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Sacred Fire: 3 (Kingpriest Trilogy) Mass Market Paperback – 31 Dec 2003

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Product details

  • Mass Market Paperback: 343 pages
  • Publisher: Wizards of the Coast (31 Dec. 2003)
  • Language: English
  • ISBN-10: 0786930365
  • ISBN-13: 978-0786930364
  • Product Dimensions: 10.7 x 2.3 x 17.3 cm
  • Average Customer Review: 4.0 out of 5 stars  See all reviews (1 customer review)
  • Amazon Bestsellers Rank: 2,208,912 in Books (See Top 100 in Books)

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Product Description


As Beldinas, the Kingpriest of Istar, approaches victory in his long war against the forces of evil, his long-lost hero, Cathan Twice-Born, a one-time Kingpriest's champion, returns, seeking the meaning of a fateful dark vision of a burning hammer. Original.

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Most Helpful Customer Reviews

4 of 4 people found the following review helpful By "" on 29 Dec. 2003
Format: Mass Market Paperback
Although not as good as the first two books, since we know what is going to happen and most of the material was covered in the Legends, this book is still a great read. It ties up all that has happened in the previous books and describes the Cataclysm well- both the ground-shaking catastrophe and the general feeling of despair and loneliness of post-Cataclysmic Krynn. The book gives a short epilogue in 3 A.C and ends on a down note that defines the Age of Despair.
The story allows us to see what the Kingpriest has been up to in ten years or so from the second book by following the return of self-imposed exile Cathan, who returns to Istar to find slave markets, persecution of worshippers of gray (neutral) gods (this began in the second book remember) and oppression of even good gods! you'll see what i mean.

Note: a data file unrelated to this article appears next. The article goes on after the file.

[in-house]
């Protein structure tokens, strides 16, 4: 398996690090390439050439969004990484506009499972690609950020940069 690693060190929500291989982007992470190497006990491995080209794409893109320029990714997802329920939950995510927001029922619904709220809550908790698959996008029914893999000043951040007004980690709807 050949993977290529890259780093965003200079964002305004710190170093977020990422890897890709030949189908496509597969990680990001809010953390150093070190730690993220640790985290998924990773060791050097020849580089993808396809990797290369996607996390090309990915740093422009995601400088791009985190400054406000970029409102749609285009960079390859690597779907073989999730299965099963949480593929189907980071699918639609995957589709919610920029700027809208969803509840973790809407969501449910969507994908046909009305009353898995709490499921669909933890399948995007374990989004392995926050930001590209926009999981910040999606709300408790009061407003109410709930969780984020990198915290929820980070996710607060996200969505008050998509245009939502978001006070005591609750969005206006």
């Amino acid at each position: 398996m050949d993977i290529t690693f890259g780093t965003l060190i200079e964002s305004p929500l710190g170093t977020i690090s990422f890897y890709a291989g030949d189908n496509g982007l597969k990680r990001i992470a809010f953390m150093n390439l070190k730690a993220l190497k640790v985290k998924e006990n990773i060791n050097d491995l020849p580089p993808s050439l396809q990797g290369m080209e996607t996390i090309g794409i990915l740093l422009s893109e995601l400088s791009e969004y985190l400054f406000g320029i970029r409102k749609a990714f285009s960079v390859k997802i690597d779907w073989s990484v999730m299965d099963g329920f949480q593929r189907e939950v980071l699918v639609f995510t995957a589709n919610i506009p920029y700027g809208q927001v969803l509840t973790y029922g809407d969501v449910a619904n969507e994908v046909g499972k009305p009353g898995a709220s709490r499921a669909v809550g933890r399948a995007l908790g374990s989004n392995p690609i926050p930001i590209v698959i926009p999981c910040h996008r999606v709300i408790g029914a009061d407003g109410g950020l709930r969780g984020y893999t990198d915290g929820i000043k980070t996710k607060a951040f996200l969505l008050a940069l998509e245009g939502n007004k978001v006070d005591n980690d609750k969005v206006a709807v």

Fistandantilus is there from the beginning and the timeline that Chris Pierson follows is the Fistandantilus-Pheragus-Denubis one (rather than the Raistlin-Caramon-Chrysania, although there is a slight hats off to Weis and Hickman with the Kingpriest noticing some movement behind a curtain as he is about to challenge the gods (i.e., Tasselhoff).
A great moment is where Beldinas uses his clerical powers to force Paladine to kneel before him- and almost succeeds!!
The biggest surprise is that who you thought was the Lightbringer, isn't!!!!
If its not Beldinas then you should know who it is.
The Bringer of Light is not the healing touch of Beldinas, but the Bringer of the Word of Paladine
think Disks of Mishakal, Xak Tsaroth....
We also see how Bupu's gift to Raistlin ( spellbook) gets where its supppose to be.
This trilogy has been one of the best yet in DragonLance and Chris Pierson's attention to the detail of the Chronicles and Legends gives a feeling of continuity and a complete saga with no conflicting ideas from the different authors.
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Most Helpful Customer Reviews on (beta) 9 reviews
7 of 7 people found the following review helpful
2nd best trilogy in Series! 11 Jun. 2004
By A Customer - Published on
Format: Mass Market Paperback
Outside of the initial Wies/Hickman trilogy, this is easily the best set of books in the series. Having read just over 90% of the DL books (including all tier 1 & 2 stories), I don't say this lightly. Two main points on why specifically it was so well written: First he obviously researched the genre & tied his stories together beautifully with the known facts, unlike a lot of the author's who just write whatever they feel. Why this isn't always a bad thing it does distract from the overall product. Secondly, again unlike a lot of the DL writers, he doesn't paint a picture of insurmountable odds only for the hero's to miraculously pull it out in the last couple pages. This seems to be the trend and frankly it sucks (Outside of Mr. Knaak, you see this often). Mr. Pierson does a stupendous job of writing on a story touched upon often, but never explored in great depth.